Instant Noodlehead?

Instant ramen noodles—they’re convenient, don’t cost much, and have become a food staple for college students and many others. In fact, ramen noodles have become popular in restaurants nationwide, too, since its presence has increased by 18 percent on menus from 2013 to 2014 alone, according to food industry research firm Technomic.

The ramen noodle fare can stand alone or can be dressed up with veggies, chicken, beef or even an egg on top. Regardless of how they're prepared, however, routine instant ramen noodle ingestion has been connected with an increased risk for both heart disease and stroke.

Here’s the lowdown: a study published in The Journal of Nutrition, examined the diets of 10,711 adults between the ages of 19 and 64. The researchers discovered that consuming instant noodles, such as ramen, two or more times per week, was associated with a higher prevalence of metabolic syndrome in women, but not men. Metabolic syndrome, of course, is a cluster of conditions including high blood pressure, high blood sugar, excess abdominal fat and abnormal cholesterol levels. All combined, these increase a person’s risk of heart disease, stroke and diabetes.

Obviously, ramen noodles often contain high amounts of sodium—approximately 1731 grams per serving, which is more than half of the daily recommended allowance—that can lead to blood pressure problems and more. Likewise, ramen noodles and other instant noodles contain few nutrients.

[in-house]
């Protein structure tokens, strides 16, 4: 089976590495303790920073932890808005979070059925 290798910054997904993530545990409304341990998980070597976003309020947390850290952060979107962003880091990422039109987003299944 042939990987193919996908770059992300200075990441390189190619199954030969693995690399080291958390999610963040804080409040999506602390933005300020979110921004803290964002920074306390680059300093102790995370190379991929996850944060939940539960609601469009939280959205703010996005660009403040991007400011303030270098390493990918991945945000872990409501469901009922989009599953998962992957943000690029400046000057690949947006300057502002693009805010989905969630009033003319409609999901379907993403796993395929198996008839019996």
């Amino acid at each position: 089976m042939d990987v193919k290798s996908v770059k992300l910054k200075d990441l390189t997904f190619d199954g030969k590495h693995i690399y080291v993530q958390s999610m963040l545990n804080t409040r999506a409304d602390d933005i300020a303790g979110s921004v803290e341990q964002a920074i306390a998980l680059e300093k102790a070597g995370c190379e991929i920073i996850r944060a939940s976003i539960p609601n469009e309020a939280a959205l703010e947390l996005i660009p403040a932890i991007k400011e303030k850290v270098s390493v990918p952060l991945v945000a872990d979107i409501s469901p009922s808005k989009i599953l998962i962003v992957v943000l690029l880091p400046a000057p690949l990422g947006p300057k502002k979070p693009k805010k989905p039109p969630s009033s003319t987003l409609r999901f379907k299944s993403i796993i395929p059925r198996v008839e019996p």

Lead investigator of the study, Dr. Hyun Joon Shin, stated that the noted differences between how processed noodles affected women and men differently in the study were most likely due to the biological differences between women and men, including sex hormones and metabolism. However, Shin also pointed out that the chemical bisphenol A, or BPA, found in instant noodle packaging might also contribute to the difference, since BPA can interfere with bodily hormones, especially the hormone estrogen.

BPA, in fact, mimics estrogen—for everyone, including women, men and children. It can also contribute to increased estrogen levels and estrogen dominance, which can lead to being overweight, cancers (especially of female reproductive organs) and infertility.

Add those findings to the 2011 video that showed for the first time how our bodies digest instant noodles vs. homemade noodles, and you have reason to question any benefits of processed noodles. The video showed the digestive tract trying to break down the noodles. More than two hours later, the instant noodles still weren't broken down and their shape and color remained recognizable; however, the homemade noodles were completely broken down during that same timeframe.

Why weren’t the instant noodles broken down and digested easily by the body? It could be the ingredient in them called tertiary-Butylhydroquinone, or TBHQ, a preservative made from petroleum. Yes. . . petroleum.

So, don’t be an instant noodlehead. The truth is that there could be some serious fallout from eating too many instant noodles, including ramen noodles. Even though some say they won’t give up their instant ramen noodles or other instant noodles, you may just want to pass on them—as well as other processed foods.


As Seen On: Extraordinary Health